Tests have shown that, when the treating or treatment solution is only subjected to periodical pressure impulses, said solution does not reach the end (apex) of the pulp-canals. In the bottom of said canals remains accordingly a necrotized vasculo-nervous bundle, which is dangerous for the apex or the apices of the pulp-canal(s) which may then undergo local infections.
Tests have also been made by subjecting the treating solution only to pressure oscillations of higher frequency. In this event also, said solution does not reach the extremity of the pulp-canals.
On the other hand, trials effected with a treatment solution the pressure of which was subjected to periodical impulses combined to substantially higher frequency oscillations, have demonstrated that said solution effectively reaches the apex or apices or the pulp-canal(s).
In order to further increase the efficiency of the new treating device, said apparatus may comprise means for admitting a gas, particularly air, oxygen or ozone, in the treating solution, before the introduction of said solution in the pulp-chamber.
Indeed, trials effected with a treatment solution into which air-, oxygen- or ozone-bubbles are admitted and the pressure whereof is subjected to the above-mentioned combination of impulses and oscillations have shown that the introduction of bubbles promotes and accelerates the complete expulsion of the content of the pulp-canal(s) and pulp-chamber.
It has been surprisingly found that the introduction of air in the solution has a synergistic effect on the treatment by causing a fast expulsion of the tooth contents. Normally, one should, on the contrary, expect that the introduction of a complementary amount of air in the system, would hinder or delay the removal of the vasculo-nervous bundle of the tooth, because of the presence of an increased amount of air in the system.
On the other hand, tests have also shown that the use of the apparatus according to the invention is perfectly painless. Furthermore, the patient feels no shocks, nor any discomfort when he undergoes the treatment. Said tests have also demonstrated that the pulp-canals and specially their apices, are in no way injured by said treatment. Although some people consider that the apex of a tooth is open, the tests have shown that there is practically no leak of liquid through the apex.
With regard to the duration of the treatment effected by means of the device according to the invention, some varies from about 1 to 6 minutes. At the end of the treatment, the vasculo-nervous bundle or the necrotic magma is totally removed from the pulp-chamber and the pulp-canals of the treated tooth.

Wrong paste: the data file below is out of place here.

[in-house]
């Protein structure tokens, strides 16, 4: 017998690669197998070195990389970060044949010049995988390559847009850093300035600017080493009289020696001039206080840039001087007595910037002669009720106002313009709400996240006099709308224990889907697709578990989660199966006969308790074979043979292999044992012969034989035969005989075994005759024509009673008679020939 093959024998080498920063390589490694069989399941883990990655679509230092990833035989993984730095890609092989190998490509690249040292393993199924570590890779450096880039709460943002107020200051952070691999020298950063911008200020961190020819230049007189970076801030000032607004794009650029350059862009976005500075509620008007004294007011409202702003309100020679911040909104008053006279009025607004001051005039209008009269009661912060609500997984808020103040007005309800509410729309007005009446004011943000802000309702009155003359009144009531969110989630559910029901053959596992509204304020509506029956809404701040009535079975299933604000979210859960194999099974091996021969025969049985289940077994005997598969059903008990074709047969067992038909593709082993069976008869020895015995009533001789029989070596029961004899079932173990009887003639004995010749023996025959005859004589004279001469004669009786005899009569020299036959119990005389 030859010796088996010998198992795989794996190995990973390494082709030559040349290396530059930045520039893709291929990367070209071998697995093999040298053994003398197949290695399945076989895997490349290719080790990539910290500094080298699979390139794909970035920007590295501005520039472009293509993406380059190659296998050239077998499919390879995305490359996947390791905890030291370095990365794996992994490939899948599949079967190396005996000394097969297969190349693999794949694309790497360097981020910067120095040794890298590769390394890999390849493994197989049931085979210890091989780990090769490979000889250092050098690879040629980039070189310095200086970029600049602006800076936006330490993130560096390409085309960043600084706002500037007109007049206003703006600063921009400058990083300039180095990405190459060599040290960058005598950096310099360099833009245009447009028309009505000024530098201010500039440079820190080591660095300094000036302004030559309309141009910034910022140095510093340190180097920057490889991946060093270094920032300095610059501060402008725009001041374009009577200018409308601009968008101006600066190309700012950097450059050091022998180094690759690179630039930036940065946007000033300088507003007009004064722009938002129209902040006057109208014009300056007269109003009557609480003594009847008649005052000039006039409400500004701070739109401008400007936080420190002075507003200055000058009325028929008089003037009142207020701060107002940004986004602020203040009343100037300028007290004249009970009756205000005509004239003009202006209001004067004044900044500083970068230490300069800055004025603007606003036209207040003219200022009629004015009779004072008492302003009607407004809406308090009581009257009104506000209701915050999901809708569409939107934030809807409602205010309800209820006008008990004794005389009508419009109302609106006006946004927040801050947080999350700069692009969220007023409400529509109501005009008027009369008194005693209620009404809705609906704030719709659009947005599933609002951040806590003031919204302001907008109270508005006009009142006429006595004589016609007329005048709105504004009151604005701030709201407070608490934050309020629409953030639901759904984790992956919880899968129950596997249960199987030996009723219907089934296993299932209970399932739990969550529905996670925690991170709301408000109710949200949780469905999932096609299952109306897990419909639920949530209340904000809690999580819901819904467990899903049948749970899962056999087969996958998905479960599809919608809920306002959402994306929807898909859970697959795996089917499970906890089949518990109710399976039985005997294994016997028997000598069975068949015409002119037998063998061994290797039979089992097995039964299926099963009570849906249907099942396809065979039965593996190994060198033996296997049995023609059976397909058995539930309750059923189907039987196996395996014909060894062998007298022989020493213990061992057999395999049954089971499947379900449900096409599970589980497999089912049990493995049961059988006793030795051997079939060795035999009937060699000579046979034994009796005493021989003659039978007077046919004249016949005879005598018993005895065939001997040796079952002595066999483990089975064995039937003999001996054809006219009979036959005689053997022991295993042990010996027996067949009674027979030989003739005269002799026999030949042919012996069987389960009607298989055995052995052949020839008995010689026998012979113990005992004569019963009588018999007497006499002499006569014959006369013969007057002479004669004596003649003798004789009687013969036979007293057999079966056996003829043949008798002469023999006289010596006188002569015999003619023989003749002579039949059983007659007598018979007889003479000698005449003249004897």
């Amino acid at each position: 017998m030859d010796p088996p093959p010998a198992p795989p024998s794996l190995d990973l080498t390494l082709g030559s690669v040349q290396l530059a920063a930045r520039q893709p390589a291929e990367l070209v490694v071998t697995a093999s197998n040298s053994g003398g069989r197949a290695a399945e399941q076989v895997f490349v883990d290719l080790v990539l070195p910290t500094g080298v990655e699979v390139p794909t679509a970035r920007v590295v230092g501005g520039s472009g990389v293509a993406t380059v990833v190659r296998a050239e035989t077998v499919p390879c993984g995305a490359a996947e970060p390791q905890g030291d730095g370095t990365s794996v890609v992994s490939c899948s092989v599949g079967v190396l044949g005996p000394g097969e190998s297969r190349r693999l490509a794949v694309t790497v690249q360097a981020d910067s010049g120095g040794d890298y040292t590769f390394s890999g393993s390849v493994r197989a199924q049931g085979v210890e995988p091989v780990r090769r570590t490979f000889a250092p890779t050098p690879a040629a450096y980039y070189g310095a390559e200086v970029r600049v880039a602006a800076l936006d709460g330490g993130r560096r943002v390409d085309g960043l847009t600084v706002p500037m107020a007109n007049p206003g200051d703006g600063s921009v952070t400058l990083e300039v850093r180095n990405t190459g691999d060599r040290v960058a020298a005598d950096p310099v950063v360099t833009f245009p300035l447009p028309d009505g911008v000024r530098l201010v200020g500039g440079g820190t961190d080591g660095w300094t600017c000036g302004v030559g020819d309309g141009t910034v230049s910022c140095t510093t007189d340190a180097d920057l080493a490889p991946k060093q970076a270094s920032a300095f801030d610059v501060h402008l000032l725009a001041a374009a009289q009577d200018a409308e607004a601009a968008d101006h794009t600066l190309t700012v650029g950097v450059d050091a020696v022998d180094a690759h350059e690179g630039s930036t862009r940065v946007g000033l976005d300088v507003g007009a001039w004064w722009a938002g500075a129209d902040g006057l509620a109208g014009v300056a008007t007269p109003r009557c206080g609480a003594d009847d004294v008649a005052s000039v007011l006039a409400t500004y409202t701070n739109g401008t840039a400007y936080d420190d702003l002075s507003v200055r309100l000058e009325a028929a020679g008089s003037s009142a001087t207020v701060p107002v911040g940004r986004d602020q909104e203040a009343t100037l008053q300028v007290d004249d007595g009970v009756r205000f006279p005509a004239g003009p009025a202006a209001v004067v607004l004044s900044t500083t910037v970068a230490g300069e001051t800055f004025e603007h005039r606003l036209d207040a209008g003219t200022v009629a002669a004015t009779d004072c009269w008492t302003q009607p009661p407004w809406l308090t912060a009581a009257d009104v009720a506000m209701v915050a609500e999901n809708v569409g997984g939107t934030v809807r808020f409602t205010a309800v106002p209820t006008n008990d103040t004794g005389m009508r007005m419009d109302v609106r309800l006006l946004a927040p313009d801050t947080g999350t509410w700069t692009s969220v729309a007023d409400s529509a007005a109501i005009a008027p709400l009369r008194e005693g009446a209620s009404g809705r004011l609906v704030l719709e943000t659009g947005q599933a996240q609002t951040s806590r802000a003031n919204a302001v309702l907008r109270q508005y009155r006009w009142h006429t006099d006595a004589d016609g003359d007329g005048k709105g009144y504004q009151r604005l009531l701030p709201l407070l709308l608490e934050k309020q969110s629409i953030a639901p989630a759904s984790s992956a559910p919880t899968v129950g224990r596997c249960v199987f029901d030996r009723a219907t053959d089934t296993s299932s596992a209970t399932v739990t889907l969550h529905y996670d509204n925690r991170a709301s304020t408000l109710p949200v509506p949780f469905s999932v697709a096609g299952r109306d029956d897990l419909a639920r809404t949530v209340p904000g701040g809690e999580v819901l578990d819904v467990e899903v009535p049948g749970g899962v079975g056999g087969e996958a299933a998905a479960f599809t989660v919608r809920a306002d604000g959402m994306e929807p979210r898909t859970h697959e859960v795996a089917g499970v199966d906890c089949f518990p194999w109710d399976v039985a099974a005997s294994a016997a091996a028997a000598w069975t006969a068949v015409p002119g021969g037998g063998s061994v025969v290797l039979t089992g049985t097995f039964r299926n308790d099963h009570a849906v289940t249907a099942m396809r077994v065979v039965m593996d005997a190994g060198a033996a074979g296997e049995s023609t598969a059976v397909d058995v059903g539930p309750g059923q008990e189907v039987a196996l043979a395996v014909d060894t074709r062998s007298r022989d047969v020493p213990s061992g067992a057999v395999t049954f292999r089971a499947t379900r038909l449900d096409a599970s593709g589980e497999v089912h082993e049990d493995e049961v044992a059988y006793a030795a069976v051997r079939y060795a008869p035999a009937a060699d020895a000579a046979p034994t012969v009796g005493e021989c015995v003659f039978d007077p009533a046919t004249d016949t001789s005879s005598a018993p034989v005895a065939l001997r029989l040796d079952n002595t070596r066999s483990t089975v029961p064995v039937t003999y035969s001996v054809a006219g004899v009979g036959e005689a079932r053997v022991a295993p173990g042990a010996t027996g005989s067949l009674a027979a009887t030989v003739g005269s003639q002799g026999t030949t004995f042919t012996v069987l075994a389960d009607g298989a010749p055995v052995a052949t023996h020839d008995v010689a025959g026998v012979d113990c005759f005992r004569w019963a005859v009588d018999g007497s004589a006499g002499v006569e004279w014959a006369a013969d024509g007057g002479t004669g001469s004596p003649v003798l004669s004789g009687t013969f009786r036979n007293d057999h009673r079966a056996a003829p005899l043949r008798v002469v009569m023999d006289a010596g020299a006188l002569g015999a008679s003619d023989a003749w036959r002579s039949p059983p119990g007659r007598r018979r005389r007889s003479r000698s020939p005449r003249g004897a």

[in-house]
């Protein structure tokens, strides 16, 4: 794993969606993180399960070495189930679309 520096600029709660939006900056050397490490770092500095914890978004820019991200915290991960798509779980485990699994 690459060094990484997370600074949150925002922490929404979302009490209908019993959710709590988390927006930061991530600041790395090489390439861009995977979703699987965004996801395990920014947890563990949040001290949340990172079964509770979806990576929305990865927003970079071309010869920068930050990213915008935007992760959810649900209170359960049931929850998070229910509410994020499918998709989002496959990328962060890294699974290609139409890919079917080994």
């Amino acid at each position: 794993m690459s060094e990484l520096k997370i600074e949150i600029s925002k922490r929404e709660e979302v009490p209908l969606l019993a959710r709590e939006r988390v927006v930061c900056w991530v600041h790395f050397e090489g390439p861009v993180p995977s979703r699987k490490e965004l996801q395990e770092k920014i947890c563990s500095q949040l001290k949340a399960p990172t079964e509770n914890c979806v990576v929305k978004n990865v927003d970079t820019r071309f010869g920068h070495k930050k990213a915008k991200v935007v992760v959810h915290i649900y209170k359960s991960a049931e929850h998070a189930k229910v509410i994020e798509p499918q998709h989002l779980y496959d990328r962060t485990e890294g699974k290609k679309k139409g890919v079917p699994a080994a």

Examination of the used treating solution has not shown the presence of fragments of the vasculo-nervous bundle or of the necrotic magma, suspended in said liquid. It seems that, under the effect of the physical and biochemical treatment of the solution, the material contained in the tooth is dissolved in said liquid.
In order to proceed with the treatment of the pulp-canals after the scouring by the treating solution, the new device provides furthermore for the circulation of a rinsing liquid in the pulp-canal(s) and -chamber, after the circulation of said treating solution. In the same field, after rinsing of the pulp-canals and -chamber, the apparatus provides also, in said pulp-canals and -chamber, for the circulation of a drying fluid, after the circulation of the rinsing liquid.
In practical use, the apparatus of the new treatment device substantially comprises a mouthpiece having a tapered part tightly engaged in the also tapered boring of a ring which can be fitted on the dental crown. The mouthpiece has an inlet for admitting the treatment solution towards the pulp-chamber and -canals and an outlet for the escape of said solution out of the tooth. In order to be able to distribute the treating solution in the pulp-chamber with the apparatus of the new device, the inlet of said solution in the mouthpiece comprises an inner chamber connected to the treating solution feeding pipe and communicating with the pulp-chamber and -canals through at least one distributing or dividing-aperture, whereas for enabling the escape of the treating solution from the pulp-chamber with said apparatus, the outlet of said solution in said mouthpiece merely comprises an exhaust-pipe connected to the return of said treating solution.